Sunday,17 December, 2017
Current issue | Issue 1256, (30 July - 5 August 2015)
Sunday,17 December, 2017
Issue 1256, (30 July - 5 August 2015)

Ahram Weekly

A machine shop with an unforgettable owner

Omneya Yousry talks to one of Egypt’s first female mechanics in her father’s workshop in the Bein Al-Sarayat district of Cairo

Al-Ahram Weekly

Inside each one of us lies a story, and this may put smiles on faces or help to raise spirits. But there is nothing like the story of Mona the mechanic, one of the very few female car mechanics in a profession dominated by men. The job also fits the stereotypes that help keep women at bay, requiring physical strength, the stamina to work in hot weather, and the need to deal with all sorts of workers and drivers.

Mona has a friendly attitude, and she retains her smile throughout her conversations with others. “I never meant to take up this job, although I became fond of it as a young girl when I accompanied my father every day to his workplace,” she recalls. “I used to be there just to keep him company. But as I was in the workshop on a daily basis, I also came to know how things worked.”

Mona went to school until the fifth grade, and then her father took her out of school to help him in the workshop. Gradually, Mona picked up the secrets of her father’s profession and started helping him with his workload. The turning point came when her father developed arthritis and could no longer work properly. At the time, her father could not afford to keep the young men he had hired to help him around the workshop, so he turned to Mona for help instead.

“He would have had to close down had I not made use of my knowledge of the profession and offered to take charge of the workshop. We badly needed the revenue it generated to help raise my sisters.” Mona said. “Being the eldest child and the most capable of helping my father, I saved no efforts in taking his place at work. Some of my sisters have now completed their education, got married and are now working too,” she added.

Mona is always surrounded by her family, especially during the summer when her nephews and nieces are on vacation.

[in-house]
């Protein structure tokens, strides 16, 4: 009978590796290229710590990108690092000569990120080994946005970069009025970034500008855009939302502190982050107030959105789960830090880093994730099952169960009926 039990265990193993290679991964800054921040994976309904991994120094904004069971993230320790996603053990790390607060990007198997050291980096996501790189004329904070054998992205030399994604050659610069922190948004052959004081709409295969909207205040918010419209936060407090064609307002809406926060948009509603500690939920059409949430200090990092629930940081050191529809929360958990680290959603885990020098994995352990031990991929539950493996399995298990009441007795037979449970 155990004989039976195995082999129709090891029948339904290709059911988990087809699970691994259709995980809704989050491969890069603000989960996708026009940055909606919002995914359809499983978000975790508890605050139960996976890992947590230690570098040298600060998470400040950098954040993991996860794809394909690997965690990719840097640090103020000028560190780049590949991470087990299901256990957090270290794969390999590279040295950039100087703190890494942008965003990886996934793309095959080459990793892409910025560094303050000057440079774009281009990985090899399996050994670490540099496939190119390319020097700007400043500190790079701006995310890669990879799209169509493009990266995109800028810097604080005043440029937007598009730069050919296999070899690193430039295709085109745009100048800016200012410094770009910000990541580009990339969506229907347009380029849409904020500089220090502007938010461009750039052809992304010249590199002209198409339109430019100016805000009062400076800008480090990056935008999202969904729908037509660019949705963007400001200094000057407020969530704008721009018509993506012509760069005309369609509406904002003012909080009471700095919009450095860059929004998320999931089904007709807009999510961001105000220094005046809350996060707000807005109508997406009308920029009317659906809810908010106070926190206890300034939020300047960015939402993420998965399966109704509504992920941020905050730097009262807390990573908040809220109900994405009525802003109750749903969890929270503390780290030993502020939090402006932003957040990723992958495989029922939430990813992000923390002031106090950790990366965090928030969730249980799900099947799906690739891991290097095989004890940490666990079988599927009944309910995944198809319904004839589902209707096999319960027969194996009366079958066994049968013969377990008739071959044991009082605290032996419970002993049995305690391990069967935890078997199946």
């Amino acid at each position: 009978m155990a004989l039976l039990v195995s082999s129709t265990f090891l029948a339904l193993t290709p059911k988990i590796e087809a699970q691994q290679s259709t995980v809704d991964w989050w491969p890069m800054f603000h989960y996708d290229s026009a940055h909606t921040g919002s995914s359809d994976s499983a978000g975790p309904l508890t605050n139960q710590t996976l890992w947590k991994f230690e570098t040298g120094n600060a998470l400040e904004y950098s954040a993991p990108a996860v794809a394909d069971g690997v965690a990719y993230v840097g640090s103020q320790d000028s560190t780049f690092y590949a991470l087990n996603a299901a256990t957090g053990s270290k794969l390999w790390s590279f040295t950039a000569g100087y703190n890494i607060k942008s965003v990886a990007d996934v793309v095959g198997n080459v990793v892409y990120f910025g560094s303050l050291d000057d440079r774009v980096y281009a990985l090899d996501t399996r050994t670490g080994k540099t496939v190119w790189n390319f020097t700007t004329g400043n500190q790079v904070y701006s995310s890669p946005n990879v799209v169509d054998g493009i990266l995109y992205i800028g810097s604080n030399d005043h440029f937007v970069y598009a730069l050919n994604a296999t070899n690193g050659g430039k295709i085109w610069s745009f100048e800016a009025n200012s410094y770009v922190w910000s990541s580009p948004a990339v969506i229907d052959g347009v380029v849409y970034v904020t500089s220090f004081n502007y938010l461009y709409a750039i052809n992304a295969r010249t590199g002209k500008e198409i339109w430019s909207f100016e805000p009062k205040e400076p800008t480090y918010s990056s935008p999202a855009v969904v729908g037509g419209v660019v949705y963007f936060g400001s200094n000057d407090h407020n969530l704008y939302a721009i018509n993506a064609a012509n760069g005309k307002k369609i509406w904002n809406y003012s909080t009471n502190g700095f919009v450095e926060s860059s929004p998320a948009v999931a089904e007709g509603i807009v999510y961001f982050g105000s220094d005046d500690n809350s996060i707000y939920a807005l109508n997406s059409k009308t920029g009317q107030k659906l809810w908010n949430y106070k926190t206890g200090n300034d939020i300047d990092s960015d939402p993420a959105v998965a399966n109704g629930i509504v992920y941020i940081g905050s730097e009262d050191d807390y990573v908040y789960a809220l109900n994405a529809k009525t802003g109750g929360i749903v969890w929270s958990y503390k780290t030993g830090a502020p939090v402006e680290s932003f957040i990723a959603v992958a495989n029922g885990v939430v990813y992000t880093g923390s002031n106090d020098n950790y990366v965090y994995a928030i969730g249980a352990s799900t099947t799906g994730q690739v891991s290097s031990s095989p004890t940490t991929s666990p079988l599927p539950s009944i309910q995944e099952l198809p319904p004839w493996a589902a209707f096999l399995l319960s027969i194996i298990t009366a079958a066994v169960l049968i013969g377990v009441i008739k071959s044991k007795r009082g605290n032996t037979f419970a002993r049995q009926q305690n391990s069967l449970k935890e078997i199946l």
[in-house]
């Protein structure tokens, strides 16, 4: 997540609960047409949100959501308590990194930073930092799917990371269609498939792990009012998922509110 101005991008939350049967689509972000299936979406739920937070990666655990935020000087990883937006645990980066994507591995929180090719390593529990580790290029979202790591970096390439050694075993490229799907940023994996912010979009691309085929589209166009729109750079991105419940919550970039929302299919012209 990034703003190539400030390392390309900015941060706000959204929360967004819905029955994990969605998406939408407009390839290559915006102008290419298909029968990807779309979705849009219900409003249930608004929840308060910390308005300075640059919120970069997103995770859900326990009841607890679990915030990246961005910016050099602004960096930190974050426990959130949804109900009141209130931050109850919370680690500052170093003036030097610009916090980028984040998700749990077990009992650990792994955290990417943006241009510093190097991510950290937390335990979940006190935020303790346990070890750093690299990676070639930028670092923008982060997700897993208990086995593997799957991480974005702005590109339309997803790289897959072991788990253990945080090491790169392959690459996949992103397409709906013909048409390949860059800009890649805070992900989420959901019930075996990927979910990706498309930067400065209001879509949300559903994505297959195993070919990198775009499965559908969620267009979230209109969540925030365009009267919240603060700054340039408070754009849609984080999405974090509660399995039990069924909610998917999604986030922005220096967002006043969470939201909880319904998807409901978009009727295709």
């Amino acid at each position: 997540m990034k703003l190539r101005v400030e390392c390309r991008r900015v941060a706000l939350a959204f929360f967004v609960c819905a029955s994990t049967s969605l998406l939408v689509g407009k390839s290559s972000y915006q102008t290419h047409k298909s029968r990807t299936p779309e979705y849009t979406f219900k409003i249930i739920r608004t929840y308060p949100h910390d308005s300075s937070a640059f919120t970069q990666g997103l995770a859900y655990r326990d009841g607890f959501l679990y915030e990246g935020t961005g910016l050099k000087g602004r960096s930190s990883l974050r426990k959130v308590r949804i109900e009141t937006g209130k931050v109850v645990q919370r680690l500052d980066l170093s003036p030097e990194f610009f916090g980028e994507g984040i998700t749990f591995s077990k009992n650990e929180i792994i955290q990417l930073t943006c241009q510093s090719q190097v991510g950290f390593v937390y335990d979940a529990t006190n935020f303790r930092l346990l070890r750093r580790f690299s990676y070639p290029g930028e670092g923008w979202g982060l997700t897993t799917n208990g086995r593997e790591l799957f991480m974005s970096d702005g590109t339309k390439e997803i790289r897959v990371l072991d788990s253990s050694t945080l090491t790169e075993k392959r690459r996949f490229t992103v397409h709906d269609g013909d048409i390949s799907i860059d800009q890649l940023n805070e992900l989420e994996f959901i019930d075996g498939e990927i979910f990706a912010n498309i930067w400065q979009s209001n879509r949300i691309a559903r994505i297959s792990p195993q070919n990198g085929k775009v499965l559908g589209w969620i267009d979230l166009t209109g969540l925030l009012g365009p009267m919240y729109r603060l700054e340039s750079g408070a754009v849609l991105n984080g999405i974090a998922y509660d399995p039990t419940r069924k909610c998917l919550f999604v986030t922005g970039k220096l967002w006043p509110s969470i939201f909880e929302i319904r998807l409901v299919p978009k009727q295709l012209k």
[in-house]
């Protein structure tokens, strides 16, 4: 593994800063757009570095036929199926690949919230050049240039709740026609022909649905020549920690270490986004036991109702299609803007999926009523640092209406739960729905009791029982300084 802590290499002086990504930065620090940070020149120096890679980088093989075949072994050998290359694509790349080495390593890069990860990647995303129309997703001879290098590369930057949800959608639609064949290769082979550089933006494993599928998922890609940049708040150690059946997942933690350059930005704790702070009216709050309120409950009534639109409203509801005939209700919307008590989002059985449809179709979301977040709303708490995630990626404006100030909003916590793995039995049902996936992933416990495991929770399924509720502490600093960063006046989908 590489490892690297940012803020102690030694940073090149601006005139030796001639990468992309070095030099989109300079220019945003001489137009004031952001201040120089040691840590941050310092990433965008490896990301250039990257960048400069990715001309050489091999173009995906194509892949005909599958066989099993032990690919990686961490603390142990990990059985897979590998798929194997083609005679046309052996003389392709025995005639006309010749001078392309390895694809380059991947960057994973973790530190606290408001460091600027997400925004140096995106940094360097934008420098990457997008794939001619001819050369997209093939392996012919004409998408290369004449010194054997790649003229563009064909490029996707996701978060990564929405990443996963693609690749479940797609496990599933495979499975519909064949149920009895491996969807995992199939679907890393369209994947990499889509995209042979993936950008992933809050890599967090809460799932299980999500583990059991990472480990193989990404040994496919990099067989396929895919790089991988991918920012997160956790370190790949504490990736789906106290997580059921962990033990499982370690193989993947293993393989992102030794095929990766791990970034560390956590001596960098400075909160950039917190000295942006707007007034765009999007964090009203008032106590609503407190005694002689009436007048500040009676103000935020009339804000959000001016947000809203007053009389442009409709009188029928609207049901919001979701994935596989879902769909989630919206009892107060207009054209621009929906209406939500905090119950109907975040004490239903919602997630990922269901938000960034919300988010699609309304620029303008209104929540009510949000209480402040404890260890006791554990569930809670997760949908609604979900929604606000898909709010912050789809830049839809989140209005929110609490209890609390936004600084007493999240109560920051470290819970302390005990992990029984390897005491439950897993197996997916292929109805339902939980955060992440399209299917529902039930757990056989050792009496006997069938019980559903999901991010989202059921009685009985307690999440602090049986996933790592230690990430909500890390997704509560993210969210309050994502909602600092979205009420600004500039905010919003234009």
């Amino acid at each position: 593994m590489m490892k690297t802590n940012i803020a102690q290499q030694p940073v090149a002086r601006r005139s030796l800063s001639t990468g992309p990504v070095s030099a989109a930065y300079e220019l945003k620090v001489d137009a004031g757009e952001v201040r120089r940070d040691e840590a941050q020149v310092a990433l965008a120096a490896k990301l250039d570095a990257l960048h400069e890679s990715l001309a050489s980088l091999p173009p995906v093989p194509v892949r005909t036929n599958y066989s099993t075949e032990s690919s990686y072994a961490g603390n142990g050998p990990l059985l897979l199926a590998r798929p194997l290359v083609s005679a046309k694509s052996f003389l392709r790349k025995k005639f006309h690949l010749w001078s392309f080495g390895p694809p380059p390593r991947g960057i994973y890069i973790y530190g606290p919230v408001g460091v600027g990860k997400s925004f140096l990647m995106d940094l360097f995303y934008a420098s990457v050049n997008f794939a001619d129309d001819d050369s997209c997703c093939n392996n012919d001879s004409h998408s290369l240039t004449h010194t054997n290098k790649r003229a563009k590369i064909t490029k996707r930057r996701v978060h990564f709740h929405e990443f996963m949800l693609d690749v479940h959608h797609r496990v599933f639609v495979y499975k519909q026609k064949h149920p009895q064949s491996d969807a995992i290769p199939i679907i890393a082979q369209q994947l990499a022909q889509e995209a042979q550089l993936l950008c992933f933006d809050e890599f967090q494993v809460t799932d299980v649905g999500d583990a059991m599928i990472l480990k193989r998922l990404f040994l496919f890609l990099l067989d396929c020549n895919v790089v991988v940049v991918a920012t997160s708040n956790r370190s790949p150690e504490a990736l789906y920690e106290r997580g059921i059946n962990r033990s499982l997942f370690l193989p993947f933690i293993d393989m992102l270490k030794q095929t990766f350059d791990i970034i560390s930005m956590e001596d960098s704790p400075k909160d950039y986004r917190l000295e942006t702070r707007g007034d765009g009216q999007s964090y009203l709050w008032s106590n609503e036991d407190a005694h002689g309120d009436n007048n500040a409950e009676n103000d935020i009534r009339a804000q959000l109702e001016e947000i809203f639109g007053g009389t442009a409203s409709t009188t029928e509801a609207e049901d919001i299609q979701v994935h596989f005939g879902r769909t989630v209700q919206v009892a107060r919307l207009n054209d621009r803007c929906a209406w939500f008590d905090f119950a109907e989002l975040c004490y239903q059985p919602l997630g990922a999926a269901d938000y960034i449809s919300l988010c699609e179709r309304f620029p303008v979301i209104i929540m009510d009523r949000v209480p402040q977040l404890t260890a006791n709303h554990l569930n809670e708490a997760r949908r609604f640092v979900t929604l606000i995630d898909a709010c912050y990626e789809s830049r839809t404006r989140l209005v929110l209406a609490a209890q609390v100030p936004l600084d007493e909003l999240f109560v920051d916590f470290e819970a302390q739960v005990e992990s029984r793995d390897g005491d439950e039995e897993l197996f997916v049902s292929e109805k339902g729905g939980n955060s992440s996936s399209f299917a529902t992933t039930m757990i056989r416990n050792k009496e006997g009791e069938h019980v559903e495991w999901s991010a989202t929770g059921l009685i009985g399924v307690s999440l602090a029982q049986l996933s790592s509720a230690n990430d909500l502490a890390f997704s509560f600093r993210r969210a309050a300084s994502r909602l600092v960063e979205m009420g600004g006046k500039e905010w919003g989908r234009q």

“I love my aunt very much,” said her nephew Islam as he tracked down a hole in a bicycle tire by dipping it in a bowl of water. “I enjoy being with her, and I am slowly learning how to do things too. There is no shame in acquiring a skill that might be of use one day, even if you get your school or college degree as well,” he added.

Om Islam, Mona’s sister, also expresses her feelings. “We really appreciate Mona, but I also feel sorry for her a bit. She has done a lot for the family and never thought of herself. She has been caught up in this career, and it is too late to change now as she is bound to the profession,” she said.

The neighbouring shop-owners all respect Mona for her challenging nature and integrity. They even trust her with their shops if they need to leave them unattended. “What can we say,” asked one shop-owner, Sabri. “We understand that it is unusual for a woman to do this job, but we all respect her for her initiative.” One of Mona’s clients, who wanted his bicycle mended, said that “everyone is bound to remember usta Mona, since she is the only woman doing this job. Hers is also the only tyre workshop in the area. She also offers a proper service at affordable prices. That is why everyone goes back to her,” he said.

Looking at the future, however, Mona doesn’t have great expectations. “We are poor people, and I can’t see much future for this business other than catering to the needs of vehicles and bikes passing by,” she explained. “I have been in this job for years now and have gained more friends than enemies. I also love being famous in my street and for treating all my customers well.”

“Yes, my job has taken some things from me. After all these years, I’m still not married and I have no children. But I have no intention of quitting or getting married. I still love what I do and I know how to cope with it. I really can’t imagine any kind of life for myself other than this one. It is better to live your life from day to day and not to think too much about tomorrow. Almighty God will see to that.”

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